This article is part of the supplement: Health innovation in sub-Saharan Africa
Africa's largest long-lasting insecticide-treated net producer: lessons from A to Z Textiles
McLaughlin-Rotman Centre for Global Health, University Health Network and University of Toronto, 101 College Street Suite 406, Toronto ON, M5G 1L7, Canada
BMC International Health and Human Rights 2010, 10(Suppl 1):S6 doi:10.1186/1472-698X-10-S1-S6Published: 13 December 2010
Field trials have demonstrated the efficacy of insecticide-treated nets, and the WHO has recently endorsed a shift toward Long-Lasting Insecticide Treated nets (LLINs) due to factors such as reduced distribution costs. However, the need for LLINs poses several challenges. Is it possible to manufacture LLINs in large quantities in the African continent, where malaria is most endemic? When production is located in low-income countries, what role is played by local funding and employment, scaling up manufacturing, and partnerships? What factors influence availability and pricing?
A case study of A to Z Textiles was undertaken to answer the question of how large-scale production of LLINs can occur in a low income setting. One of the largest sources of bed nets for Africa, A to Z Textiles is Africa-based, and its Tanzanian operations have a production capacity of 30 million LLINs per year, along with full WHO recommendation for its nets. Our analysis is based on semi-structured interviews with key informants familiar with A to Z, site visits in Tanzania, and literature reviews.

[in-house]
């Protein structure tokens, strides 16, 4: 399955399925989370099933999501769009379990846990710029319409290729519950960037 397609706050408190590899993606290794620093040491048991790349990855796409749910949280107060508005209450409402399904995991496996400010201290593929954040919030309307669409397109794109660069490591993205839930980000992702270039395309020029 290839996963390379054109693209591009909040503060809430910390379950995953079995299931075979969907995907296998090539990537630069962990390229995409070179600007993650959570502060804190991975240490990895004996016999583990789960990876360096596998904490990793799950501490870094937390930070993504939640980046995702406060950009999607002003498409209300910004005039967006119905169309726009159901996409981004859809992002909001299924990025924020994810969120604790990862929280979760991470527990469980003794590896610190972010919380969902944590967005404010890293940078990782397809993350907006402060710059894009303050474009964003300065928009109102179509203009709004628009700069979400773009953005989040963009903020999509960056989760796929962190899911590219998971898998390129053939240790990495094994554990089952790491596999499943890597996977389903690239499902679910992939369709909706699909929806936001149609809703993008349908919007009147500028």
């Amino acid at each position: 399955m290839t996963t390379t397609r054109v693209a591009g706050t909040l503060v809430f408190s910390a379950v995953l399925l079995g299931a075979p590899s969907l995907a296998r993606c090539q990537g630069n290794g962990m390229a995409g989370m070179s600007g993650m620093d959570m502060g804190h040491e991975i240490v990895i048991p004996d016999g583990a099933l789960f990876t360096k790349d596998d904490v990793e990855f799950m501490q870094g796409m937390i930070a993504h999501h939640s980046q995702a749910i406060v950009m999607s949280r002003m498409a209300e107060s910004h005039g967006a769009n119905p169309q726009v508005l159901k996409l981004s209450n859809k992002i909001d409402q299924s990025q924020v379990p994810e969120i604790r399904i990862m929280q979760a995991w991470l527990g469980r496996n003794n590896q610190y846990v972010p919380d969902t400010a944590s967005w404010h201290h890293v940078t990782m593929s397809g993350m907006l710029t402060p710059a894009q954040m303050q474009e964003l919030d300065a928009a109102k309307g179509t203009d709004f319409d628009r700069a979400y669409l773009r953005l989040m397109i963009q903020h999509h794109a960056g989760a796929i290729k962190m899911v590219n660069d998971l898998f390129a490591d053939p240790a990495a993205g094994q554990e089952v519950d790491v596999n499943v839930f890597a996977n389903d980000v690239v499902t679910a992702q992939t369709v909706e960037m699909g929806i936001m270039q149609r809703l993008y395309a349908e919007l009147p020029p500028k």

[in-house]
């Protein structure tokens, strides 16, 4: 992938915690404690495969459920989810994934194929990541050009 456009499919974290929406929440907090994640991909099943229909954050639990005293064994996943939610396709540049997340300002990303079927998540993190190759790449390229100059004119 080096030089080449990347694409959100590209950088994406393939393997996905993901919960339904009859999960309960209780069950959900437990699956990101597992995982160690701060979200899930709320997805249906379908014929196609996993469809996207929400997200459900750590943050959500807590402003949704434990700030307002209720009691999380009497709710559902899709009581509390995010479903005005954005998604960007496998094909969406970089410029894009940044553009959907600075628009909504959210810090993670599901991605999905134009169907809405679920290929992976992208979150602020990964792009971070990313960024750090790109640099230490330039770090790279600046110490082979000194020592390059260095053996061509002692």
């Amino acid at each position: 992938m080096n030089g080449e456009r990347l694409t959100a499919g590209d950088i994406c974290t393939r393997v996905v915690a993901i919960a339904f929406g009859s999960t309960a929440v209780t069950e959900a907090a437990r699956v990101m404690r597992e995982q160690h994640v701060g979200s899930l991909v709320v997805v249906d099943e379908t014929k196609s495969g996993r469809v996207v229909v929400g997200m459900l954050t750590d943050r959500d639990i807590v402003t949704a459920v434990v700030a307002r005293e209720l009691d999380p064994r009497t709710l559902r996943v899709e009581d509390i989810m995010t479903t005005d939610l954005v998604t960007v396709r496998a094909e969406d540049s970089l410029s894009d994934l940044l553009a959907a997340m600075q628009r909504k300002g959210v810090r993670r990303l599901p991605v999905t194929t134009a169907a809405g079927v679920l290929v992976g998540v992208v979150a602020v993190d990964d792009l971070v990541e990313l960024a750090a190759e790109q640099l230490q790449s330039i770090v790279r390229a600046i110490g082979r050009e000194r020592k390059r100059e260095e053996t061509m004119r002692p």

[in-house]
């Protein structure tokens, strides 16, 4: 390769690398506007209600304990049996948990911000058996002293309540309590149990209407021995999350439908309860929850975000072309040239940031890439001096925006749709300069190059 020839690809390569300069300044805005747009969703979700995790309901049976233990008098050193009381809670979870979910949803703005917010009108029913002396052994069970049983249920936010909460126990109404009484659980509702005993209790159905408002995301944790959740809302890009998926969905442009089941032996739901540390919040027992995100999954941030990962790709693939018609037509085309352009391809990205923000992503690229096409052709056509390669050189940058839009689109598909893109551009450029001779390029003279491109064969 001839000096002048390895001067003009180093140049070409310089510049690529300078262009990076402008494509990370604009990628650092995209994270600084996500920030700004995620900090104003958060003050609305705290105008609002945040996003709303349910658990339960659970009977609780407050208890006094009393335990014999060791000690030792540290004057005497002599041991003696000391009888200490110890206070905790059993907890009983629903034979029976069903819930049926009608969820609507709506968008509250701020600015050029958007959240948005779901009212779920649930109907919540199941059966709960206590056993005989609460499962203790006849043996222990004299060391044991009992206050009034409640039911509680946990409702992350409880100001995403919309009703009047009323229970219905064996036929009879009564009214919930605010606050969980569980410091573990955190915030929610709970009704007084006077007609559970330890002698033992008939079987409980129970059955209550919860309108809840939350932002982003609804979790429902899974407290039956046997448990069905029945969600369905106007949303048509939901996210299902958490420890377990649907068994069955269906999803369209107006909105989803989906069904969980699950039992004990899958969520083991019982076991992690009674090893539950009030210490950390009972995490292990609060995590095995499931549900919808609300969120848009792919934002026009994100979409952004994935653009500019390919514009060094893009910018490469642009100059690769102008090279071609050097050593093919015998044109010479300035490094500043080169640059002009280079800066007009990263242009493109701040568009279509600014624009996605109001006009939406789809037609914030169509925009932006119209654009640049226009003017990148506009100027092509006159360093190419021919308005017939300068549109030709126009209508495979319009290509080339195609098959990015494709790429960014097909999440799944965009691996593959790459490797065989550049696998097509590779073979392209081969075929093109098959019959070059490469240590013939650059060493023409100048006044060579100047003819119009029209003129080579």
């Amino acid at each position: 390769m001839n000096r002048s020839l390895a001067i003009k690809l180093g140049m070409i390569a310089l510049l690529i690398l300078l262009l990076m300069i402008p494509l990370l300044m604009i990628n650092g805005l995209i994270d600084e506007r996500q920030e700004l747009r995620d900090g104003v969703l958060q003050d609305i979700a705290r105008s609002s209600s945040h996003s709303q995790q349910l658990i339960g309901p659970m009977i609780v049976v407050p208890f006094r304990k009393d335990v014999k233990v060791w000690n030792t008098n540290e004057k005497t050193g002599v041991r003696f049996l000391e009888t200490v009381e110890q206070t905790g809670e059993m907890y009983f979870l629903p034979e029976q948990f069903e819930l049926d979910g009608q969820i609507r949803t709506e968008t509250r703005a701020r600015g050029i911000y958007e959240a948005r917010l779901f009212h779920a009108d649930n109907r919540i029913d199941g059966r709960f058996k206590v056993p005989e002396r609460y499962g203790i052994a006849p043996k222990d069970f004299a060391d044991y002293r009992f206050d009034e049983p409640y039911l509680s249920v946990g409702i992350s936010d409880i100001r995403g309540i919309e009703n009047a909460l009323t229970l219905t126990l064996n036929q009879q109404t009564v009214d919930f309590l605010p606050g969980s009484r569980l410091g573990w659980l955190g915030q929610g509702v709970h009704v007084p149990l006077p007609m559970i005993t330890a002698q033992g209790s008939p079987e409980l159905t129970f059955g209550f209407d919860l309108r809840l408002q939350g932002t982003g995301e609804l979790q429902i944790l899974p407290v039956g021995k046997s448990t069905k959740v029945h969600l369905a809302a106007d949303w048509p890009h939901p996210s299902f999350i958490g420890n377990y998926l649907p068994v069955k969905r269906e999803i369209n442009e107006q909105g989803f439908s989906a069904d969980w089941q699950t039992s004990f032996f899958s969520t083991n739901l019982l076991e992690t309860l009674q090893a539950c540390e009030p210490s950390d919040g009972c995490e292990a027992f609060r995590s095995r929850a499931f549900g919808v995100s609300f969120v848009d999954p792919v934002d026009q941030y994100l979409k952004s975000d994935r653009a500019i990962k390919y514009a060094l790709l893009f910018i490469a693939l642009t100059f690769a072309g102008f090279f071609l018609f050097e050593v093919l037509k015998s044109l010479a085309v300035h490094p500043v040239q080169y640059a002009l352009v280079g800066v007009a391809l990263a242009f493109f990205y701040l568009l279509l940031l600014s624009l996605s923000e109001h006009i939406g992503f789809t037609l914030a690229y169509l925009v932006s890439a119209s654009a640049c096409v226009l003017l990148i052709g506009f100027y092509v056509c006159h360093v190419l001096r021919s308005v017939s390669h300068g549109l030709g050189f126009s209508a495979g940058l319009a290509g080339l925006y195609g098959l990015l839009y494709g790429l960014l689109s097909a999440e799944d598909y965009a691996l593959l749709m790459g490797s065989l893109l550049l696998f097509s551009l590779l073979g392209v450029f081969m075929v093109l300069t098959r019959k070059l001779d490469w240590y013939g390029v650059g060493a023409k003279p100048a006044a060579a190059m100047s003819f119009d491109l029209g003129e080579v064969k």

This paper discusses the history and current status of A to Z Textiles, identifies the factors that led to its success, and suggests policy considerations that could support similar initiatives in the future. Local funding, scaling up manufacturing, technology transfer, and partnerships all played important roles in A to Z’s ascent, as did perceived benefits of local employment and capacity-building. Regulatory issues and procurement rules acted as barriers. A to Z cost-effectively manufactures high-quality LLINs where malaria is most endemic.
With a production capacity of 30 million LLINs per year, and full WHOPES (WHO Pesticide Evaluation Scheme) certification, A to Z Textiles demonstrates how key health goods can be successfully produced in the low-income countries that use them. Its example may be instructive and of high interest to readers in the malaria community, especially in developing countries, and to those who wish to support or partner with efforts by developing countries to build their health innovation capacity.